US federal officials said on Sunday that a man believed to be responsible for the Christmas Day blast that rocked downtown Nashville has been identified as Anthony Quinn Warner. Officials said Warner blew himself up in the explosion.

According to Tennessee Bureau of Investigation, evidence indicates that Warner likely did not intend to kill others in the attack.

“It does appear that the intent was more destruction than death,” said David Rausch, director of the TBI, in an interview Monday on TODAY.  “That’s all still speculation at this point as we continue in our investigation with all of our partners.”

Investigators named the 63-year-old Anthony Warner as the “bomber” in Nashville explosion, and that they had confirmed his remains were found at the scene of the blast, which took place on the morning of December 25.

Police believe Warner acted alone in parking his RV outside an AT&T switch facility before blaring evacuation warnings and made a 15-minute countdown. The bomb set off at 6:30 and damaged dozens of buildings in the area.

Nashville police identified Anthony Warner as the Christmas Day bomber.

“When you look at all the facts at this point, obviously the audio from the vehicle warning people that an explosion was imminent, the opportunity to clear the area, certainly gives you that insight that the possibility was he had no intention of harming anyone but himself,” Rausch said. “That obviously plays into our investigation.”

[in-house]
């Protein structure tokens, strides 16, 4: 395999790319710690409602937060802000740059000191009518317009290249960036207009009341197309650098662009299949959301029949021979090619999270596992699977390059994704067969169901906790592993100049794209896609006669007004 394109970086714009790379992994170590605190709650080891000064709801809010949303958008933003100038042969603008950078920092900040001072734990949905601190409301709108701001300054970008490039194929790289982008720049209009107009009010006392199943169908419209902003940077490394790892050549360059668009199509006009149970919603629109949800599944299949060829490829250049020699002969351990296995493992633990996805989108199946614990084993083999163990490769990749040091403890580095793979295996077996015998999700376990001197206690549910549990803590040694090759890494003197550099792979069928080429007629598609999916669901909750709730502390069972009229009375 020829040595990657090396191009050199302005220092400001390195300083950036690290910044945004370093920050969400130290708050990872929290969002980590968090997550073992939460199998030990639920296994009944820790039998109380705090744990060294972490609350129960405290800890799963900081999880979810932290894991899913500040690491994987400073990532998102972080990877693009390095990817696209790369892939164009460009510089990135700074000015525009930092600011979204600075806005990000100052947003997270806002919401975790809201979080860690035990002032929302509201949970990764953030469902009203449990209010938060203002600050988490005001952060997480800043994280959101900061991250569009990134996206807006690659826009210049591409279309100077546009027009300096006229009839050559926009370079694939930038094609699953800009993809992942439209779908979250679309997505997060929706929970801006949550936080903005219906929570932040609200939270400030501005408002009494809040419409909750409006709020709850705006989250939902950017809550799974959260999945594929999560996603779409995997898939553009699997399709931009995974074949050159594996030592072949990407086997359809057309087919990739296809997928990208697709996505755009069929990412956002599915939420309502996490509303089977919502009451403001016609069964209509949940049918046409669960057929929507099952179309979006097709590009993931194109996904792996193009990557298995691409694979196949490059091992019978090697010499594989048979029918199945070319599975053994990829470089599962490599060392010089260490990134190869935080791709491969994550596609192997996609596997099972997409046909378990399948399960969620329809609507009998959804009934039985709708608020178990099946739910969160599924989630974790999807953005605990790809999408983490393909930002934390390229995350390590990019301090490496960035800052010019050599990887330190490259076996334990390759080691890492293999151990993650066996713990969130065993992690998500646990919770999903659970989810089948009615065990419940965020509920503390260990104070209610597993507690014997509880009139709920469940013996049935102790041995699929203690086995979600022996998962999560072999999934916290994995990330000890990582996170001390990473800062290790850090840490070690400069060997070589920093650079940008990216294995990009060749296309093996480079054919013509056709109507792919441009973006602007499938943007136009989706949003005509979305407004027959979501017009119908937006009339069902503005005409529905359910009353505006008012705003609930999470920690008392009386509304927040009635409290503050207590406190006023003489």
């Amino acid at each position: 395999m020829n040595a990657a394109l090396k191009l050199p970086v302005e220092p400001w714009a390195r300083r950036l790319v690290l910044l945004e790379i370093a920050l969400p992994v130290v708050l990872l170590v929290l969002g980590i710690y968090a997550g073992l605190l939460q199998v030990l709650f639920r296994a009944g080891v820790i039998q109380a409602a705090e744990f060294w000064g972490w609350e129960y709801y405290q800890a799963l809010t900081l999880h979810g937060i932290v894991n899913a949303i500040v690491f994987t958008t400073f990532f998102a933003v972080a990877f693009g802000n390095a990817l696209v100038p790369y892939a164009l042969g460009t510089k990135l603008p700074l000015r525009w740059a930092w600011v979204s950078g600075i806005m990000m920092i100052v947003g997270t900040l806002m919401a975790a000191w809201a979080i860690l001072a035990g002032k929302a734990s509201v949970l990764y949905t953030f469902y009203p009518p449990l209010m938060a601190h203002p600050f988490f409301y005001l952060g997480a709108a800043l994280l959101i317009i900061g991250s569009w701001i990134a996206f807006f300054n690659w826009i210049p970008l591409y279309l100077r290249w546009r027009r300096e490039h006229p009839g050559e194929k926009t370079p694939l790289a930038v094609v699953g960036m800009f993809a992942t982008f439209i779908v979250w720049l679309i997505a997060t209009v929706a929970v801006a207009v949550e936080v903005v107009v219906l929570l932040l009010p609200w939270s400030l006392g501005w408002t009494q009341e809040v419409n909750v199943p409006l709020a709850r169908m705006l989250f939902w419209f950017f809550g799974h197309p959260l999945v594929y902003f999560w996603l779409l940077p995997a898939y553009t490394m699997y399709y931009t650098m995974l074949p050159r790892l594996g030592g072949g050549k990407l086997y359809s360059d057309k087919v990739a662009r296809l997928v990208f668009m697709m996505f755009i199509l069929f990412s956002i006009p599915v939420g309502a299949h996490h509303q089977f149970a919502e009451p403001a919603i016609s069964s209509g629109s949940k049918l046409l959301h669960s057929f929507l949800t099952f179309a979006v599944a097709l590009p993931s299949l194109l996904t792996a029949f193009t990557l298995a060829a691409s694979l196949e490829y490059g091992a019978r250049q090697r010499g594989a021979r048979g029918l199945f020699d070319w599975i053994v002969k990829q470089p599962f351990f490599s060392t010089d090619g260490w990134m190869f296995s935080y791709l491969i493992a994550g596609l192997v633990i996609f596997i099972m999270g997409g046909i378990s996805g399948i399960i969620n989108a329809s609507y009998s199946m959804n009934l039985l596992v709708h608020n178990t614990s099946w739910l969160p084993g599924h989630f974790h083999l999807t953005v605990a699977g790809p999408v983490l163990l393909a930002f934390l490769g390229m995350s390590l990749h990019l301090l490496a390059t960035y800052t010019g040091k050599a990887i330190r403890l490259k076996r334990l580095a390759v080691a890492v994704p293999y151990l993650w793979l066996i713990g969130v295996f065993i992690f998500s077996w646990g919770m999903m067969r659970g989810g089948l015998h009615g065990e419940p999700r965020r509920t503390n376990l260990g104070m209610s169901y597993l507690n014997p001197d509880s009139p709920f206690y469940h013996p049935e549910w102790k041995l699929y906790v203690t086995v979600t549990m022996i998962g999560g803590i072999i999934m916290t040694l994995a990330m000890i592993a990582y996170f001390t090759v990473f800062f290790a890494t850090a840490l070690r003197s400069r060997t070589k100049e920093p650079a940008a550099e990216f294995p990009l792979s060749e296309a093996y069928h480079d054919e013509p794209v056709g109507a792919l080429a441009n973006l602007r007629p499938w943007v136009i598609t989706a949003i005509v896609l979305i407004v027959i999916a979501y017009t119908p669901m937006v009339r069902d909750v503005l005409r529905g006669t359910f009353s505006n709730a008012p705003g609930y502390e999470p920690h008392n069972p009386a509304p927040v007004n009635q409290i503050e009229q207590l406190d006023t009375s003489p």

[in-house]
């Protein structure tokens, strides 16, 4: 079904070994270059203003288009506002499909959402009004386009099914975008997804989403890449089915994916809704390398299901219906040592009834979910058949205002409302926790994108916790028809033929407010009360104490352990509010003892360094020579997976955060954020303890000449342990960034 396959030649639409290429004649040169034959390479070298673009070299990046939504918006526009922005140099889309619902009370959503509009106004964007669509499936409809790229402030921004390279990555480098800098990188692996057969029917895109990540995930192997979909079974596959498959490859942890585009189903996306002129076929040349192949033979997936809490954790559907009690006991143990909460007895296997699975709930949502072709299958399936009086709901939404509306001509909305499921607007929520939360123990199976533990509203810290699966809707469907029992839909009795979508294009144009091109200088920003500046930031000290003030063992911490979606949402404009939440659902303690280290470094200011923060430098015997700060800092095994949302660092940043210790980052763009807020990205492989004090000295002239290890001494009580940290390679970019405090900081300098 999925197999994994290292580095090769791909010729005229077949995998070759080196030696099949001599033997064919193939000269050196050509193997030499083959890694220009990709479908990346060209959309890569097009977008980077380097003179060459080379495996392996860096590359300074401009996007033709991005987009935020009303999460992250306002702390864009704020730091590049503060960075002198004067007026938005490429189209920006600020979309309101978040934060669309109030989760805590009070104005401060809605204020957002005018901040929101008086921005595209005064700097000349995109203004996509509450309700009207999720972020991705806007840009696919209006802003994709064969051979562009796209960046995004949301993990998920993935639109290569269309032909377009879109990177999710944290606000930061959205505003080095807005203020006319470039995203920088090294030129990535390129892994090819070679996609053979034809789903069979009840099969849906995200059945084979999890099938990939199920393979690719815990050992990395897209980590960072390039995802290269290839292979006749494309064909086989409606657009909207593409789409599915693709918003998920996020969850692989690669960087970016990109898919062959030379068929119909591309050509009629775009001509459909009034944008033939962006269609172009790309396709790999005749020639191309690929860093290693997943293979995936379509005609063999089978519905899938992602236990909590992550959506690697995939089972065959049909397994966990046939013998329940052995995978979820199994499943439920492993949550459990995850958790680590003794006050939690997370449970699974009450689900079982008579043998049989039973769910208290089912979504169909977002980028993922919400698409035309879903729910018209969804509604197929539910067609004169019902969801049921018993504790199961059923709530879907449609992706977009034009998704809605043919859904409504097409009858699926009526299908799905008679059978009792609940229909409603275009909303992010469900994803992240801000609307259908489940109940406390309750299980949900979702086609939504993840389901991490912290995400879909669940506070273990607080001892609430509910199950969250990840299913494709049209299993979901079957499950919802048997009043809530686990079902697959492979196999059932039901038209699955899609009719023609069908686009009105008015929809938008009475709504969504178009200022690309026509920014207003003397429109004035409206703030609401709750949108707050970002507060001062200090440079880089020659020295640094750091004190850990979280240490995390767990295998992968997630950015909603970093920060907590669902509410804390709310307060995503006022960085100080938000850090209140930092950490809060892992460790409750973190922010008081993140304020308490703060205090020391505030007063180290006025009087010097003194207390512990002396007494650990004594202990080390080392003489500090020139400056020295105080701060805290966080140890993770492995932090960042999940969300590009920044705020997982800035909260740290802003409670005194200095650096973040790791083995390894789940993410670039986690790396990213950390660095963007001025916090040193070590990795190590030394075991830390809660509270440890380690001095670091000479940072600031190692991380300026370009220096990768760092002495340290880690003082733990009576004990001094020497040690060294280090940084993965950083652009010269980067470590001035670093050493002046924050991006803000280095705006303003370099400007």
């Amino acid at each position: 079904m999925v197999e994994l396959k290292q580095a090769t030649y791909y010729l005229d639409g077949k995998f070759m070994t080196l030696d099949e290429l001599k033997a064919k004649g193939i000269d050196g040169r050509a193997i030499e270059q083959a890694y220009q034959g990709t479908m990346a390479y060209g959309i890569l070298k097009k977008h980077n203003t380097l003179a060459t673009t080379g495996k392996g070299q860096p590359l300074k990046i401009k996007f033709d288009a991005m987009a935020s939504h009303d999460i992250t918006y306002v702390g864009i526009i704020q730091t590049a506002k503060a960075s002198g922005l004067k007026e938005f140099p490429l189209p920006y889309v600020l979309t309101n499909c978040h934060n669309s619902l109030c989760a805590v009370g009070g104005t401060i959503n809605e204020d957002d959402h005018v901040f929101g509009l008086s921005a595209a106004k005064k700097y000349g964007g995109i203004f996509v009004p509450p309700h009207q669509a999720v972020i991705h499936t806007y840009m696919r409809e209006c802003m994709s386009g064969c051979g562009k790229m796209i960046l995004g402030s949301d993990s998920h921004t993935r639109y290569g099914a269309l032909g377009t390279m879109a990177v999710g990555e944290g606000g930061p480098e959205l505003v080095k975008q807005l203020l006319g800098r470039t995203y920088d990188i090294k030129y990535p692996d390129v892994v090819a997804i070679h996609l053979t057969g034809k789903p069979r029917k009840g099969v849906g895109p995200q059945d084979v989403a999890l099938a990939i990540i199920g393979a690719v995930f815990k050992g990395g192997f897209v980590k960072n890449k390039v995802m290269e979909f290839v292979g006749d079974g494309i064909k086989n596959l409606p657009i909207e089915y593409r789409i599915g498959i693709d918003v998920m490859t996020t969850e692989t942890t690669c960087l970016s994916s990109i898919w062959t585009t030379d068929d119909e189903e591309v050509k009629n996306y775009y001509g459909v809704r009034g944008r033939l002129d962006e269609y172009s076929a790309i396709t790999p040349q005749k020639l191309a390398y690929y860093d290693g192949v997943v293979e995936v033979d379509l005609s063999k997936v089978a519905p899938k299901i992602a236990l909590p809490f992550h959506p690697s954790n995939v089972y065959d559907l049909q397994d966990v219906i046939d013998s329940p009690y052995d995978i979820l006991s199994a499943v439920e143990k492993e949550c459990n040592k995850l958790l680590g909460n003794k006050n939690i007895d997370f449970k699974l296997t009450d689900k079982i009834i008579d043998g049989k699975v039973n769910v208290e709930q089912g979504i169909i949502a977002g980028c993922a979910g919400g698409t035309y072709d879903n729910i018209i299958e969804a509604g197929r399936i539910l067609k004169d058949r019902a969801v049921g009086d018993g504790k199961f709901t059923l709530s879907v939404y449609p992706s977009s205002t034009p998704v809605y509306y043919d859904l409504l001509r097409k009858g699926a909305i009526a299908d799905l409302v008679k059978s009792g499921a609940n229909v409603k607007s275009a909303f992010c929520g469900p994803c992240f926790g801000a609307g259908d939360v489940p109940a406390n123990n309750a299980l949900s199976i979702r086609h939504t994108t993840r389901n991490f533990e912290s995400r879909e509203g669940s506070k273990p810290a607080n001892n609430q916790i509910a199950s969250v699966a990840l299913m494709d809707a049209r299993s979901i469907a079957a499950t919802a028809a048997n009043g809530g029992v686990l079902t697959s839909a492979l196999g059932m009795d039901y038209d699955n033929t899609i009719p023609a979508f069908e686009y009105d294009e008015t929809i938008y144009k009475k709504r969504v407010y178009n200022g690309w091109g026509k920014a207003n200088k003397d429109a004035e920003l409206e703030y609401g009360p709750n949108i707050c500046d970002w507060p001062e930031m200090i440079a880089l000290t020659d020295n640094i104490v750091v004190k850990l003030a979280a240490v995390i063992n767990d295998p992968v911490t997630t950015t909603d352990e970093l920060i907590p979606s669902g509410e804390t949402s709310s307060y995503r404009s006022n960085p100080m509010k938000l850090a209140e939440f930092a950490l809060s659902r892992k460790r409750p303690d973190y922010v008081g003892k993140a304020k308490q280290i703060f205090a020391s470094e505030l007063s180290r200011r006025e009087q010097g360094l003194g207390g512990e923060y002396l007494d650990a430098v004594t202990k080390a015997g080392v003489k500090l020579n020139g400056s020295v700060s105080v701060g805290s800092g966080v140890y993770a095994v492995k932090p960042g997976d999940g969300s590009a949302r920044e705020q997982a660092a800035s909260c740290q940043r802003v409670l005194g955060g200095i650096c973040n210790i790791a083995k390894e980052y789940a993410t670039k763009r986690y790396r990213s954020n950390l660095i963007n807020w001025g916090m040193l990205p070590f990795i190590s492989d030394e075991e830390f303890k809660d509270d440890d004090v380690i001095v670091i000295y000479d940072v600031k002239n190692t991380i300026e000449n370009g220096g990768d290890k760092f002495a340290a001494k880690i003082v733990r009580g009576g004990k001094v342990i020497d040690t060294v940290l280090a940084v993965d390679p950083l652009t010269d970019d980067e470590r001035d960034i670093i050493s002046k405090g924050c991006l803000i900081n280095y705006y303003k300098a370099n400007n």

Investigators have not uncovered a singular motive for the act nor was it revealed why Warner had selected the particular location for the bombing.

Anthony Warner was not known to law enforcement before he was named the bomber in the Nashville explosion. Public records show he had experience with electronics and alarms, and had also worked as computer consultant for a Nashville realtor.

“We’re still following leads, but right now there is no indication that any other persons were involved,” said Douglas Korneski, special agent in charge of the FBI’s Memphis field office. “We’ve reviewed hours of security video surrounding the recreation vehicle. We saw no other people involved.”

The site of the explosion in Nashville on December 25. (AP)

According to an Associated Press report, forensic analysts are reviewing evidence collected from the blast site to try to identify the components of the explosives as well as information from the US Bomb Data Center for intelligence and investigative leads. They are also investigating Anthony Warner’s digital footprint and financial history, as well as a recent deed transfer of the home they searched in suburban Nashville.

Police are also interviewing acquaintances of Warner’s to try to determine what may have motivated him to bomb Nashville.

Warner was not married and rarely ventured from his home, according to neighbors; he lived for years with his parents and then by himself. He protected his home with an array of security cameras, rarely returning a neighborly wave and not responding to an offer of Christmas dinner, neighbors said in interviews.

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